Apr 26, 2012

What a Good Boy Am I

He put in his thumb,
And pulled out a plum,
And said 'What a good boy am I'!

Dream: I was at a small, somewhat remote high school doing research, I was a cultural anthropologist. I was researching the curious popularity of sign language at the school, and how the student body had formed a club and even spent time creating their own hand signals and signs for one another. I was very interested in this.

I'm nearly finished with my research, but then I'm in my car and I need to back it up to a building in the middle of the campus, right over a lawn where there were a bunch of students hanging out and studying, enjoying the spring time sun. I turned around and gave them their hand signal for "get out of the way" and to my amazement they all quickly got up and made enough room for me to pass! One of the students pantomimed giving me his business card, and he was smiling so I think he was showing me that sign language was like a membership card or something to them, so that they knew me, recognized me as one of their own.

I felt really good about understanding that, and I drove away from the school in a wonderful mood, as if I'd finally got what I came for.

For a very long time now, I've been interested in achieving a dialogue with my subconscious. I can receive via dreams and visions, but I've never really been able to send, and I think my subconscious finally told me why. It's because my dream self doesn't really understand English - "it has no British". The subconscious is the realm of symbolic meaning, so it's important to speak in symbols, the only language she understands. They say that a picture is worth a thousand words, and someone in the sync sphere (sorry, can't remember the source) said that a symbol was worth a thousand pics. Do the math, that means a symbol is worth 1,000,000 words. Words are cheap.

During our last sync skype, I remember talking about the written language and how I considered words to be an improvement on Egyptian hieroglyphs, and Alan broke in and said something like "Yeah, but they are so beautiful". I consider fonts and prose and such to be beautiful in their own way as well, but the difference is what we call an abstraction layer.

Computers run on multiple layers of language abstraction. The base layer is binary code, 1 or 0, yes or no, yin or yang. This is the basic duality engine of the universe. On top of that sits Machine Language, and on top of that, C++, which we might call the Latin or Romance language of computing, of which the various operating systems like Windows and Mac are equivalent to Italian or French.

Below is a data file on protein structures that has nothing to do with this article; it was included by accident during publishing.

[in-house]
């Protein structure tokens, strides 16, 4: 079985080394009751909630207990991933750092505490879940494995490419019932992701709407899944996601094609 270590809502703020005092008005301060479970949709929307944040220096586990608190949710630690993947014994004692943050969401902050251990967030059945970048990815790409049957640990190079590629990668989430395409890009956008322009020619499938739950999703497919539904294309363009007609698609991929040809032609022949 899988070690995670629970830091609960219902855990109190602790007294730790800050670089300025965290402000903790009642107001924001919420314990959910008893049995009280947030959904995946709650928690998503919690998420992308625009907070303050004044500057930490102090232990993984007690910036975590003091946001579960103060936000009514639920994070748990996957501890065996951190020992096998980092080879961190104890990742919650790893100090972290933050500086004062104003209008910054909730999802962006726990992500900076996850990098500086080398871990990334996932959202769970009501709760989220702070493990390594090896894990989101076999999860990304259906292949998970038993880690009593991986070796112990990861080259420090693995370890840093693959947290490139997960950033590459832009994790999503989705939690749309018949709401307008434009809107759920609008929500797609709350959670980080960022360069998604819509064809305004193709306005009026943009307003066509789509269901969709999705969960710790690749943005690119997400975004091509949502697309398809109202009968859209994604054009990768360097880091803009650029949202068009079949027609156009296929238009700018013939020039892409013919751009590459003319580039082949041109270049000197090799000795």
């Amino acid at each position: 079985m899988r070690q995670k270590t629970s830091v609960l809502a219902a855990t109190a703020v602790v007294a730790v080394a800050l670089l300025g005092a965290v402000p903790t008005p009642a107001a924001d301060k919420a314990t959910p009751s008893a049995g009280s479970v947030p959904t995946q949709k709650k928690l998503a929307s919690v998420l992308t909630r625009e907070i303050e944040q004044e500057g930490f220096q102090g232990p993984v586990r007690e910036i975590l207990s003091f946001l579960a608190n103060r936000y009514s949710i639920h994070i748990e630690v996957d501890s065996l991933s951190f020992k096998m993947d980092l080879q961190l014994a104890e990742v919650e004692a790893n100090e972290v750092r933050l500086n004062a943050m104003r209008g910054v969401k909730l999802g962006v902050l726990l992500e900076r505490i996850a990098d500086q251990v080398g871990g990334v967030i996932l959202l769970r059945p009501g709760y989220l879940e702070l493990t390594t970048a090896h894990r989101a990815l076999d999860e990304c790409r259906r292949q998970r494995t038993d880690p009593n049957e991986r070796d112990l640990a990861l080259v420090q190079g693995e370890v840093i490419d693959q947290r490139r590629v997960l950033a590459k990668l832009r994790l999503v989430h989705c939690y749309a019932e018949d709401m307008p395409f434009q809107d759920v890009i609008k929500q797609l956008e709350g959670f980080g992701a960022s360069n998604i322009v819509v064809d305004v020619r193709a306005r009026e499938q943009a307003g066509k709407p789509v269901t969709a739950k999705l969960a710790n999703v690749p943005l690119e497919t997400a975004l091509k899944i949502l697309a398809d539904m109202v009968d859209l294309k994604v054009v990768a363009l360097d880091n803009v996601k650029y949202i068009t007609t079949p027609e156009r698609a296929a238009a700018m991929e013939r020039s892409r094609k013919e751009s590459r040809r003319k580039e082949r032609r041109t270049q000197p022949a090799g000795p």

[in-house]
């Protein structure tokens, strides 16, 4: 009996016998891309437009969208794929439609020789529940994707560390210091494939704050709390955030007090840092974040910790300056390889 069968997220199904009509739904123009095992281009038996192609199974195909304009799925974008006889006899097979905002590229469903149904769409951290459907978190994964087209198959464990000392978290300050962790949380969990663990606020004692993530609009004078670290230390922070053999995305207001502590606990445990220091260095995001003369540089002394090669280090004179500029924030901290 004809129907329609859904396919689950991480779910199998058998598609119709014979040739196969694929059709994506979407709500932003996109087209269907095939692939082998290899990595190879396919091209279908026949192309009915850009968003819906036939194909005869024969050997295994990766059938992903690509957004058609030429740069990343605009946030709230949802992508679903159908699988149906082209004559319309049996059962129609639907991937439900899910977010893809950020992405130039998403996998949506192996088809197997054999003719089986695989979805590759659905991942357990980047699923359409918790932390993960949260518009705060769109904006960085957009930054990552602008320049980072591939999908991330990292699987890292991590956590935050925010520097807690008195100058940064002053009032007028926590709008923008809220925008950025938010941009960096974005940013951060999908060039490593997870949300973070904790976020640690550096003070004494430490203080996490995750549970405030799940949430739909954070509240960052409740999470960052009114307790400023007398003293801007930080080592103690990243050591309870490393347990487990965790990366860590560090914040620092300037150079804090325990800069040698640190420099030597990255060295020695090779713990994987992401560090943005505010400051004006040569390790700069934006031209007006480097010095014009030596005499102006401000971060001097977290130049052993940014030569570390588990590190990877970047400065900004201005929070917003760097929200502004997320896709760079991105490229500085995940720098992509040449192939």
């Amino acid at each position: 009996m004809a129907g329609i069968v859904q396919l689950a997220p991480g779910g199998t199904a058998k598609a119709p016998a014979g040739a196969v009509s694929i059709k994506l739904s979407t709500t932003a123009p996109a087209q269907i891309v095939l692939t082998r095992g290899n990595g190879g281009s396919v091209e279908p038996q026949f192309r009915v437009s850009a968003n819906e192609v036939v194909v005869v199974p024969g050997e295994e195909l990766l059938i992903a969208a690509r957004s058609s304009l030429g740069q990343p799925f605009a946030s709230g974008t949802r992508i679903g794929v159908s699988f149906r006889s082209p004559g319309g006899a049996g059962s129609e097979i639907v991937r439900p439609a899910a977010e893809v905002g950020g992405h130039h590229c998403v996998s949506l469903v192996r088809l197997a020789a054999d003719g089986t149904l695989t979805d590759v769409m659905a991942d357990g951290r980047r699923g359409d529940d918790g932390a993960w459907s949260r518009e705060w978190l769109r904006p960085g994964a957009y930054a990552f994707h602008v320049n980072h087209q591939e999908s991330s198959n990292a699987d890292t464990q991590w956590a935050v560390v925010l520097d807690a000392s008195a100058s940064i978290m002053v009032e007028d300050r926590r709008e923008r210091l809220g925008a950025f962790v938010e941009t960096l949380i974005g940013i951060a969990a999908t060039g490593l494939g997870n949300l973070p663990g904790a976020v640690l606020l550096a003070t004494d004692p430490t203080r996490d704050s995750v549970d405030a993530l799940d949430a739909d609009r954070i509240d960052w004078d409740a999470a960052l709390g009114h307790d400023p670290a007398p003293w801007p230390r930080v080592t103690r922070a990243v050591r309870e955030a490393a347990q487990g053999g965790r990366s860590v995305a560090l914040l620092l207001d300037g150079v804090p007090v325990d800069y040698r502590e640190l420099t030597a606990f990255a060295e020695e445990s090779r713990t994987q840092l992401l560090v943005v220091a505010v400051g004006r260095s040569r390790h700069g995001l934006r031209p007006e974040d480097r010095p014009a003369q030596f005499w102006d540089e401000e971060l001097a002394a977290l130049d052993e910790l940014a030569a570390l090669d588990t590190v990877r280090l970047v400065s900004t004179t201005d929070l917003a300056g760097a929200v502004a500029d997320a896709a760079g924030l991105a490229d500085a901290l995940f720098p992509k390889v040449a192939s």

Egyptian hieroglyphs are much closer to the Machine Elf language than our modern, font based languages, they are closer to pure symbol. And I think that's what the dream is trying to tell me. Don't talk in words, talk in symbols. And the next question is... how? And that was answered by the student body. Don't talk with words, talk with your hands.

OK, I wish he was speaking like that...

I was stopped at an intersection that was under construction last week, the lights were out, and a traffic cop stood in the center, directing traffic with only his hands. We all understood him perfectly, and we understood him whether we spoke English or Chinese. He was demonstrating the power of the Machine Language to me. A language of symbols, created before we even had the power of speech, and translated through the hand.

Perhaps this is also the lesson of Harpocrates. Speak not with your mouth, but with your hands.

In the immortal words of My Fair Lady, Don't talk of words, show me.

Apr 25, 2012

Rise of the Iron Moon

I'm reading The Rise of the Iron Moon by Stephen Hunt, which has seen some powerful personal syncs connected with the reading. It's an alien invasion story, where octopus-like creatures from Mars use a singularity time machine to invade the earth 5 million years in their future - our present. As far as books go, I'd rate it a 5 by the usual book rating criteria, but for me, it was a perfect 10.
"If you don't believe in something, you'll fall for anything." This week's sign on Rose Hill Presbyterian church (my childhood church).
The Rise of the Iron Moon:
"Pah, so much for the Circlist heresy and their half-witted humanist religion without gods. When the kingdom's people had stopped believing in the Druid's many deities they had not begun believing in nothing, they had started believing in anything."
I suppose we haven't really believed in the gods since Nietzsche let the cat out of the bag, but we keep going through the motions, as if the decaying rituals still had some power left in them. The fall of the Twin Towers was the straw that broke the belief system's back, the destruction of the third temple.

"they had not begun believing in nothing"

I suppose that's what we are: "belief machines". We cannot NOT believe, it's just that what we believe is always shifting. What we believe actually comes true, at least on a collective level. Of all the forces on the planet, it would seem that human belief is the most powerful, and a close second is the mass media. It shapes our ideas of what is true or not, and thus literally shapes the future. No wonder media control is so important to our modern Titans, everything is simply a matter of public relations.

I believe that what we call God is our collective subconscious. Sometimes that scares me because God is all powerful, and frankly, our subconscious is a dark and scary place. I wonder if this fear of the subconscious is what drives the formation of religions - a desire to control the subconscious by any means necessary. The Church knows that our reality is literally created by what we believe, and it desires to keep us away from the abyss. And yet, the abyss has swallowed even the Church, having lost every shred of legitimacy in the ongoing sexual abuse trials. It has been consumed by what it thought it could control. A good lesson, I think.

"they had started believing in anything".

So what DO we believe in, now? More or less everything and anything. It's the Dark Ages, all over again. The internet, far from being a tool of enlightenment, has been like the whisperer of rumors in the town square, and allowed our dark subconscious access to the security codes. The Forbidden Planet, consumed by subconscious forces beyond their control.